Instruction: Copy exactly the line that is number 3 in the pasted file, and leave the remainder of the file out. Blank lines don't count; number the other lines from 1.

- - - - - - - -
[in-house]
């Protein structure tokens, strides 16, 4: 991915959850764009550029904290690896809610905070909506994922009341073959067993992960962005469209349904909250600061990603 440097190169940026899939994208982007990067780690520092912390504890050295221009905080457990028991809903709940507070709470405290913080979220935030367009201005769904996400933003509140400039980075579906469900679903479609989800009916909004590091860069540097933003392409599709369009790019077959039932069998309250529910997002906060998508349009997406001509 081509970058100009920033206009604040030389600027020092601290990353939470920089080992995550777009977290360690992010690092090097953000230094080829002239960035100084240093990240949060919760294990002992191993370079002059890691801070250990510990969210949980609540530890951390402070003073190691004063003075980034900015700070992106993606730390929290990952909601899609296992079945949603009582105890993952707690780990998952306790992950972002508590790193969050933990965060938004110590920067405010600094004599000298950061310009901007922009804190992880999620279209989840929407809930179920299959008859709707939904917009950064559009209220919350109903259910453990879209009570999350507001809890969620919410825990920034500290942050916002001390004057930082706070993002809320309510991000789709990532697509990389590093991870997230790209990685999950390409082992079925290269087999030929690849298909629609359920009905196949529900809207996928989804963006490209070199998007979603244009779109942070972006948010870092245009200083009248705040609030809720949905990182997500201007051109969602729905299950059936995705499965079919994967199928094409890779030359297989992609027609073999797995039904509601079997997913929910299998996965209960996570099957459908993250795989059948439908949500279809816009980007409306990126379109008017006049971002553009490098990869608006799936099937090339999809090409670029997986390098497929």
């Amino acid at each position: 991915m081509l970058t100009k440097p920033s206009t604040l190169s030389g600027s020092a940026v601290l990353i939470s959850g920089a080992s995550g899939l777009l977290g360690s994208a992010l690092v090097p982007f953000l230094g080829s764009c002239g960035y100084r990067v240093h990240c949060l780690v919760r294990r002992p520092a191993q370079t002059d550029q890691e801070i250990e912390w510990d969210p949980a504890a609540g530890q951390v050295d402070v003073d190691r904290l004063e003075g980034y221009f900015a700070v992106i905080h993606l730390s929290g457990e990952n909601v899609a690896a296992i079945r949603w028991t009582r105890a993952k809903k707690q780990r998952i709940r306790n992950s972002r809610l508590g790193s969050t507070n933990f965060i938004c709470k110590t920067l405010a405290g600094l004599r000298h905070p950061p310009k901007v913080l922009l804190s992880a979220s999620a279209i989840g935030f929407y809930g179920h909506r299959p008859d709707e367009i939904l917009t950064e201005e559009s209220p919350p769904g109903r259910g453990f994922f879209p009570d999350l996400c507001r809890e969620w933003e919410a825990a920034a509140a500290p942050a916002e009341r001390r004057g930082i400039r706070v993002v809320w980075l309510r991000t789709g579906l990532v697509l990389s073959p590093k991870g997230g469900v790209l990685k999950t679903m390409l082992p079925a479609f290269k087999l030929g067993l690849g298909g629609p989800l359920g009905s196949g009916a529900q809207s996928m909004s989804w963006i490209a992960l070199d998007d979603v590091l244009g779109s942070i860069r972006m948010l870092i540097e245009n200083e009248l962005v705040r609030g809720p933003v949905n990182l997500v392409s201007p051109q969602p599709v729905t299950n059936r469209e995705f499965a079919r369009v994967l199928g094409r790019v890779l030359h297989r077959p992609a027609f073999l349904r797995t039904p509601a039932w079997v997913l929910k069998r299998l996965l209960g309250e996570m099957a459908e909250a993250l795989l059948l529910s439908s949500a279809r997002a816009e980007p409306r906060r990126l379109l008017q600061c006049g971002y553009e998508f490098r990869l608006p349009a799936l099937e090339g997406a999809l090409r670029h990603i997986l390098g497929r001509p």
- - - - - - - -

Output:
């Amino acid at each position: 991915m081509l970058t100009k440097p920033s206009t604040l190169s030389g600027s020092a940026v601290l990353i939470s959850g920089a080992s995550g899939l777009l977290g360690s994208a992010l690092v090097p982007f953000l230094g080829s764009c002239g960035y100084r990067v240093h990240c949060l780690v919760r294990r002992p520092a191993q370079t002059d550029q890691e801070i250990e912390w510990d969210p949980a504890a609540g530890q951390v050295d402070v003073d190691r904290l004063e003075g980034y221009f900015a700070v992106i905080h993606l730390s929290g457990e990952n909601v899609a690896a296992i079945r949603w028991t009582r105890a993952k809903k707690q780990r998952i709940r306790n992950s972002r809610l508590g790193s969050t507070n933990f965060i938004c709470k110590t920067l405010a405290g600094l004599r000298h905070p950061p310009k901007v913080l922009l804190s992880a979220s999620a279209i989840g935030f929407y809930g179920h909506r299959p008859d709707e367009i939904l917009t950064e201005e559009s209220p919350p769904g109903r259910g453990f994922f879209p009570d999350l996400c507001r809890e969620w933003e919410a825990a920034a509140a500290p942050a916002e009341r001390r004057g930082i400039r706070v993002v809320w980075l309510r991000t789709g579906l990532v697509l990389s073959p590093k991870g997230g469900v790209l990685k999950t679903m390409l082992p079925a479609f290269k087999l030929g067993l690849g298909g629609p989800l359920g009905s196949g009916a529900q809207s996928m909004s989804w963006i490209a992960l070199d998007d979603v590091l244009g779109s942070i860069r972006m948010l870092i540097e245009n200083e009248l962005v705040r609030g809720p933003v949905n990182l997500v392409s201007p051109q969602p599709v729905t299950n059936r469209e995705f499965a079919r369009v994967l199928g094409r790019v890779l030359h297989r077959p992609a027609f073999l349904r797995t039904p509601a039932w079997v997913l929910k069998r299998l996965l209960g309250e996570m099957a459908e909250a993250l795989l059948l529910s439908s949500a279809r997002a816009e980007p409306r906060r990126l379109l008017q600061c006049g971002y553009e998508f490098r990869l608006p349009a799936l099937e090339g997406a999809l090409r670029h990603i997986l390098g497929r001509p």